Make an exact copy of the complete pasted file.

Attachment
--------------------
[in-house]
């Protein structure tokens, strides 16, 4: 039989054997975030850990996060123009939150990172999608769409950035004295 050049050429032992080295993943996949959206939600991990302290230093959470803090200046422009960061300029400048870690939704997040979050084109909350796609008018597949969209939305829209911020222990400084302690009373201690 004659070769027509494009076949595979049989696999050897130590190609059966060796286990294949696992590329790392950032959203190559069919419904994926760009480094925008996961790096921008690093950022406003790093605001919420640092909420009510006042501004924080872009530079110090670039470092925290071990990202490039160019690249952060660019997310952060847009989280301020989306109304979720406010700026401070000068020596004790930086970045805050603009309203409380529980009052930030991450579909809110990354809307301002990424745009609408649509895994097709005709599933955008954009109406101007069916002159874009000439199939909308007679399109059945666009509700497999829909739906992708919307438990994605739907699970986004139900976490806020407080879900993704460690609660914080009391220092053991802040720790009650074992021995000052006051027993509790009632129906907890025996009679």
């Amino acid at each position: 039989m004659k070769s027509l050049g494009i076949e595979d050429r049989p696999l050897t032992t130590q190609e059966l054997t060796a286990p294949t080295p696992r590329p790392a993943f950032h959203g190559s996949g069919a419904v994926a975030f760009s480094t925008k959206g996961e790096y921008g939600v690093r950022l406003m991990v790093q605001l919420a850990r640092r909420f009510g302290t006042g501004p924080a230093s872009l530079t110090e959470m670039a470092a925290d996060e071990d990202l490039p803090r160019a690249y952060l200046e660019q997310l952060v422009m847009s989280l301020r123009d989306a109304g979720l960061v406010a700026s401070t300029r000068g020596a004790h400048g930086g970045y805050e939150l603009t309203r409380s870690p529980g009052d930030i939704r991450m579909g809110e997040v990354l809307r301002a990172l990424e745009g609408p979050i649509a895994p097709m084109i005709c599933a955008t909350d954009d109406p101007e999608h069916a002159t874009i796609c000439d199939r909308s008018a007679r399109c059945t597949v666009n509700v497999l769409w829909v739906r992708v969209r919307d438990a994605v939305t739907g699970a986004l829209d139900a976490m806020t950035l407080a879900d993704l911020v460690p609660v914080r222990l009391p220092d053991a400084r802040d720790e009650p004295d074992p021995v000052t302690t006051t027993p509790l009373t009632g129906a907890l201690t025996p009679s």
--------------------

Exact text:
[in-house]
């Protein structure tokens, strides 16, 4: 039989054997975030850990996060123009939150990172999608769409950035004295 050049050429032992080295993943996949959206939600991990302290230093959470803090200046422009960061300029400048870690939704997040979050084109909350796609008018597949969209939305829209911020222990400084302690009373201690 004659070769027509494009076949595979049989696999050897130590190609059966060796286990294949696992590329790392950032959203190559069919419904994926760009480094925008996961790096921008690093950022406003790093605001919420640092909420009510006042501004924080872009530079110090670039470092925290071990990202490039160019690249952060660019997310952060847009989280301020989306109304979720406010700026401070000068020596004790930086970045805050603009309203409380529980009052930030991450579909809110990354809307301002990424745009609408649509895994097709005709599933955008954009109406101007069916002159874009000439199939909308007679399109059945666009509700497999829909739906992708919307438990994605739907699970986004139900976490806020407080879900993704460690609660914080009391220092053991802040720790009650074992021995000052006051027993509790009632129906907890025996009679």
């Amino acid at each position: 039989m004659k070769s027509l050049g494009i076949e595979d050429r049989p696999l050897t032992t130590q190609e059966l054997t060796a286990p294949t080295p696992r590329p790392a993943f950032h959203g190559s996949g069919a419904v994926a975030f760009s480094t925008k959206g996961e790096y921008g939600v690093r950022l406003m991990v790093q605001l919420a850990r640092r909420f009510g302290t006042g501004p924080a230093s872009l530079t110090e959470m670039a470092a925290d996060e071990d990202l490039p803090r160019a690249y952060l200046e660019q997310l952060v422009m847009s989280l301020r123009d989306a109304g979720l960061v406010a700026s401070t300029r000068g020596a004790h400048g930086g970045y805050e939150l603009t309203r409380s870690p529980g009052d930030i939704r991450m579909g809110e997040v990354l809307r301002a990172l990424e745009g609408p979050i649509a895994p097709m084109i005709c599933a955008t909350d954009d109406p101007e999608h069916a002159t874009i796609c000439d199939r909308s008018a007679r399109c059945t597949v666009n509700v497999l769409w829909v739906r992708v969209r919307d438990a994605v939305t739907g699970a986004l829209d139900a976490m806020t950035l407080a879900d993704l911020v460690p609660v914080r222990l009391p220092d053991a400084r802040d720790e009650p004295d074992p021995v000052t302690t006051t027993p509790l009373t009632g129906a907890l201690t025996p009679s």